The Ecology of Colorado Tick Fever in Rocky Mountain National Park in 1974

III. Habitats Supporting the Virus

R. G. McLeanDivision of Vector-Borne Viral Diseases, Center for Infectious Disease, Centers for Disease Control, Public Health Service, U.S. Department of Health and Human Services, P.O. Box 2087, Fort Collins, Colorado 80522

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R. B. ShrinerDivision of Vector-Borne Viral Diseases, Center for Infectious Disease, Centers for Disease Control, Public Health Service, U.S. Department of Health and Human Services, P.O. Box 2087, Fort Collins, Colorado 80522

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K. S. PokornyDivision of Vector-Borne Viral Diseases, Center for Infectious Disease, Centers for Disease Control, Public Health Service, U.S. Department of Health and Human Services, P.O. Box 2087, Fort Collins, Colorado 80522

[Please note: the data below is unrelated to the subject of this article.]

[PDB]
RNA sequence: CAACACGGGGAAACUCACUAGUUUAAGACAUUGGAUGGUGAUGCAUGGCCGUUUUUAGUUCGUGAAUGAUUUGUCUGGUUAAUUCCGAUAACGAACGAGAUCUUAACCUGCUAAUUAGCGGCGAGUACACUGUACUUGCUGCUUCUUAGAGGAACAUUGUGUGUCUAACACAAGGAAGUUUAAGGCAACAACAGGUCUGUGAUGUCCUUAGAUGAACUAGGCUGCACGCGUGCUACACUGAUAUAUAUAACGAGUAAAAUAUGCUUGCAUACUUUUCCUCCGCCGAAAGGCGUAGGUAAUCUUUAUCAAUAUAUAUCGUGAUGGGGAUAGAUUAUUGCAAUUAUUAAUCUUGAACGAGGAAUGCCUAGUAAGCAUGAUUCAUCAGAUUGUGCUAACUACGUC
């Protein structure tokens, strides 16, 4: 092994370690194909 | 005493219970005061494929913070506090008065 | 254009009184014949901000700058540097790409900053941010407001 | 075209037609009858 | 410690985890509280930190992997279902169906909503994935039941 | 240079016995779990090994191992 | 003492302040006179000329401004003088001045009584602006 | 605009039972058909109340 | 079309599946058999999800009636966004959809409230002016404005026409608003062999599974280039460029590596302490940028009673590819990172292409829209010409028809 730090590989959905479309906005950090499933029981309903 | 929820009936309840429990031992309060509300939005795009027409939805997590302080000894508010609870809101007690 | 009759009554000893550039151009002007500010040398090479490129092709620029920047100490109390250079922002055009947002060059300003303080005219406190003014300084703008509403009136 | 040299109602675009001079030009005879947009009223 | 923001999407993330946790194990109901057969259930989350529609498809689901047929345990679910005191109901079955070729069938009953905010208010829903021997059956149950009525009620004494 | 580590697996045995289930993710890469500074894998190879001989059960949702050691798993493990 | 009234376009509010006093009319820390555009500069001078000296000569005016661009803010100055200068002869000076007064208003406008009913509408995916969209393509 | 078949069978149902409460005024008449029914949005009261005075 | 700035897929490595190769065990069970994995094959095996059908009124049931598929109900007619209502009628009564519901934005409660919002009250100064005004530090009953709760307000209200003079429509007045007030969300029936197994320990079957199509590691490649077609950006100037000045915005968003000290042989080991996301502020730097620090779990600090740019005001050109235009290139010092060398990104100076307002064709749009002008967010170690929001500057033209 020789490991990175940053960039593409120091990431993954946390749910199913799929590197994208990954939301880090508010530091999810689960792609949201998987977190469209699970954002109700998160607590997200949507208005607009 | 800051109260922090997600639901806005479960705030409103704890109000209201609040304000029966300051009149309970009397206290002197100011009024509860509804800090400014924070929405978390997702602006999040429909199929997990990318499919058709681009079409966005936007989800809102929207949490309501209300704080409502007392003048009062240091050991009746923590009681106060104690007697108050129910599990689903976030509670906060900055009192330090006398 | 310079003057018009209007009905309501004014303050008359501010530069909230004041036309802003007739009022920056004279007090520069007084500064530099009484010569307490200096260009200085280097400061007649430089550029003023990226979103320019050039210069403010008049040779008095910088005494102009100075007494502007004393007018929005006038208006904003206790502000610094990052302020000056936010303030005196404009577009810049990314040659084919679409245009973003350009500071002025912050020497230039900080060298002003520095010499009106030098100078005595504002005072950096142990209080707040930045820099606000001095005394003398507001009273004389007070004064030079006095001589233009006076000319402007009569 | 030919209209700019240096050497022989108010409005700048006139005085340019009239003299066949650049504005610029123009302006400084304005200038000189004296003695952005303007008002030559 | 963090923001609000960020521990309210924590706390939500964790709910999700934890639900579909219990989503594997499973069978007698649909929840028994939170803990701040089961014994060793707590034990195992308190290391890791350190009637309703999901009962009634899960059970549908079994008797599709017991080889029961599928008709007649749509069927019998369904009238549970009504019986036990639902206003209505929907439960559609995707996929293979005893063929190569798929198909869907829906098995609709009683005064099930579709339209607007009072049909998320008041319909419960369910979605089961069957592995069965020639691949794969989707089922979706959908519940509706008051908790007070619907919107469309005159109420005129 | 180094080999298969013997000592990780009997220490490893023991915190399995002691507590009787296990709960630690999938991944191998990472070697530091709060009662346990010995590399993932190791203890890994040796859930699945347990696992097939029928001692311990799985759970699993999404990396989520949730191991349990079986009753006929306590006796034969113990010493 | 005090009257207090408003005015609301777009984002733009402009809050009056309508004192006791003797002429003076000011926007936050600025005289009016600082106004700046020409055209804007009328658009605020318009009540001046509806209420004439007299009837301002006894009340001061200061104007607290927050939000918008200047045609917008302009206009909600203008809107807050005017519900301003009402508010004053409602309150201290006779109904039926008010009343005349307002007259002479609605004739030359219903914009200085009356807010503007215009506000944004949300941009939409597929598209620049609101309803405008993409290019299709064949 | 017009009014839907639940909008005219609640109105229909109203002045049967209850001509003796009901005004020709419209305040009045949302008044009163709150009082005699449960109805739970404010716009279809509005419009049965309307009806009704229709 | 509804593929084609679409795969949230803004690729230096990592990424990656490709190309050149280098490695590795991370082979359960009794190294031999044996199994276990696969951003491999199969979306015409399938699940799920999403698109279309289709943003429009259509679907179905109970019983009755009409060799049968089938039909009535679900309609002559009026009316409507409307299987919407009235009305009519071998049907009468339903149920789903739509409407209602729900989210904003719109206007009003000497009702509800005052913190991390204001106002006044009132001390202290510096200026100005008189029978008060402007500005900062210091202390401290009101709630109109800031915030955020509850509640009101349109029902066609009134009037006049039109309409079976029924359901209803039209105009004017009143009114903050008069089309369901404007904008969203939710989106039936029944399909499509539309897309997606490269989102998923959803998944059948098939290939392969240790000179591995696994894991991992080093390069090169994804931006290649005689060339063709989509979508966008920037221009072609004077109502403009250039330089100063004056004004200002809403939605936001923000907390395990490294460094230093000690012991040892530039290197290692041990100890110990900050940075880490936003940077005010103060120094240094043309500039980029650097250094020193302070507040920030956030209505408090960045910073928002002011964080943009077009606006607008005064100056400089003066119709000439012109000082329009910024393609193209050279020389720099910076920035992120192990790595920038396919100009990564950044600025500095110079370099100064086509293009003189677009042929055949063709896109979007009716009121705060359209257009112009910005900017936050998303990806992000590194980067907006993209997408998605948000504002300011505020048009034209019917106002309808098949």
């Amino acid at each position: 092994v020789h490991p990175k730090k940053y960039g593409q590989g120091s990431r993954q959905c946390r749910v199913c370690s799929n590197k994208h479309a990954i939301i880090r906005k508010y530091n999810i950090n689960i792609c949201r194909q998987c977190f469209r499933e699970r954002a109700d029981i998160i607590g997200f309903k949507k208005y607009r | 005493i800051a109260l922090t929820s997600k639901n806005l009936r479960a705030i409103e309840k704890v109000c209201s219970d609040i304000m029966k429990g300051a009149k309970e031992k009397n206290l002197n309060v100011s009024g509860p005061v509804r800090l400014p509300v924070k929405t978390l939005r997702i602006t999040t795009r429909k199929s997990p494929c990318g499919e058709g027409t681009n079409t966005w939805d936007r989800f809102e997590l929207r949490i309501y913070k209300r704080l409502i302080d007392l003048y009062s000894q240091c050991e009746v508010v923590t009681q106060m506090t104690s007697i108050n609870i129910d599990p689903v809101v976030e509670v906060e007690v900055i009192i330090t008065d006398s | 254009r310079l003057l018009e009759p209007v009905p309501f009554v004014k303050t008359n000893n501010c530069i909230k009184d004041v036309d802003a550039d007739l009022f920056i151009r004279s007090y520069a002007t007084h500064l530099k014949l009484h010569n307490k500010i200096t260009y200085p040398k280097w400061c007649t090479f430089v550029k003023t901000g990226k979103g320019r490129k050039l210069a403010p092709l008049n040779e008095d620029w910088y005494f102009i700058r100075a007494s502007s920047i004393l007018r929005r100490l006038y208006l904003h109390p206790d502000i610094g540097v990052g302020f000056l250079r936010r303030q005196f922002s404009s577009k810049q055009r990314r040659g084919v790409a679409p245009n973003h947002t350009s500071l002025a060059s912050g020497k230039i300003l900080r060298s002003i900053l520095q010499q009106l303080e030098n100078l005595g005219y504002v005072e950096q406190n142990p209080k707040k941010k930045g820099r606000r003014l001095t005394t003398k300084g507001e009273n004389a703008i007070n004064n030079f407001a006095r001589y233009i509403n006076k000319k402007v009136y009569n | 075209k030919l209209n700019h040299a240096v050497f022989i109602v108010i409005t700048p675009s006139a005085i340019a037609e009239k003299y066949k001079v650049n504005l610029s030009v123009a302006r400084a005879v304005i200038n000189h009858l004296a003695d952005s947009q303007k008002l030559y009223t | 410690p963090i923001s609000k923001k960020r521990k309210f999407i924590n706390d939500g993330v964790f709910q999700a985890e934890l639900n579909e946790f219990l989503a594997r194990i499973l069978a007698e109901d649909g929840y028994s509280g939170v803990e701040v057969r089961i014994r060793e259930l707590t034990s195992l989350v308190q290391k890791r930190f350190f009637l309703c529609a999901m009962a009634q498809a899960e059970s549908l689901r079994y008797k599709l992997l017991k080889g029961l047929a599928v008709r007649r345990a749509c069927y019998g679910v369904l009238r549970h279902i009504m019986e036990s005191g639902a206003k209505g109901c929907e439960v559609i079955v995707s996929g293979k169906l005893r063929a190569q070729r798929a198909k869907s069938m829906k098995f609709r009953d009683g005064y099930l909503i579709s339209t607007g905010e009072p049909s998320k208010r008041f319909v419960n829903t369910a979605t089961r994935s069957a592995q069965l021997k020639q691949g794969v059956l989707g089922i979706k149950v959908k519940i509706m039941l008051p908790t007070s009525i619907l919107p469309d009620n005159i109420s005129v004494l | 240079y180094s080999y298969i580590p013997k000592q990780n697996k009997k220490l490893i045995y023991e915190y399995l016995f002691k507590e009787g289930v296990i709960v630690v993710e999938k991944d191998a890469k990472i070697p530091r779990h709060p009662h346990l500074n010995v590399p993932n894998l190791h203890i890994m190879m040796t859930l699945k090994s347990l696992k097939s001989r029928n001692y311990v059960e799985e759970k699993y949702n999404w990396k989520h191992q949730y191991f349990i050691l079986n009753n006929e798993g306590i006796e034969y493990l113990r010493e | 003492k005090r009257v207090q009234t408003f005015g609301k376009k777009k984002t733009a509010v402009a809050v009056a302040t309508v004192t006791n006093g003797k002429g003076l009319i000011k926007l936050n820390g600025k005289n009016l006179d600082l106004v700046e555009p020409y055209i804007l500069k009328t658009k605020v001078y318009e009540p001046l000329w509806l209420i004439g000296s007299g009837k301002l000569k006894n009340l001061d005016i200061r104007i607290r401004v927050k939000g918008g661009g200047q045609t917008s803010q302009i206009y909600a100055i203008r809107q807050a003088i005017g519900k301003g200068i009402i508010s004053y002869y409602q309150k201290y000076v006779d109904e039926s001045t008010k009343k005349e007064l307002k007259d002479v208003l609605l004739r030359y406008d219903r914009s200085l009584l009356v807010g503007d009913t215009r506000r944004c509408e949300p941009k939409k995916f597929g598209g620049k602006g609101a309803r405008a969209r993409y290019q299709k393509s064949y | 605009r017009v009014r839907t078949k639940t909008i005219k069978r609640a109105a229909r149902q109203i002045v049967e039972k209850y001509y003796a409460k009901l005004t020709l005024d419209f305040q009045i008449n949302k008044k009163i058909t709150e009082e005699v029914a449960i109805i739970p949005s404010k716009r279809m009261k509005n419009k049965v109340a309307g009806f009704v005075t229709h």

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G. S. BowenDivision of Vector-Borne Viral Diseases, Center for Infectious Disease, Centers for Disease Control, Public Health Service, U.S. Department of Health and Human Services, P.O. Box 2087, Fort Collins, Colorado 80522

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Ecologic studies of small mammals in Rocky Mountain National Park (RMNP) were conducted in 1974 in order to identify the specific habitats within the Lower Montane Forest that support Colorado tick fever (CTF) virus. Data was collected on the abundance and distribution of 4 primary rodent species, tick infestation, CTF virus, and neutralizing antibody prevalence. Rodents were captured along transects crossing different habitats. Open stands of ponderosa pine and shrubs on dry, rocky surfaces were found to be important for maintaining CTF virus.

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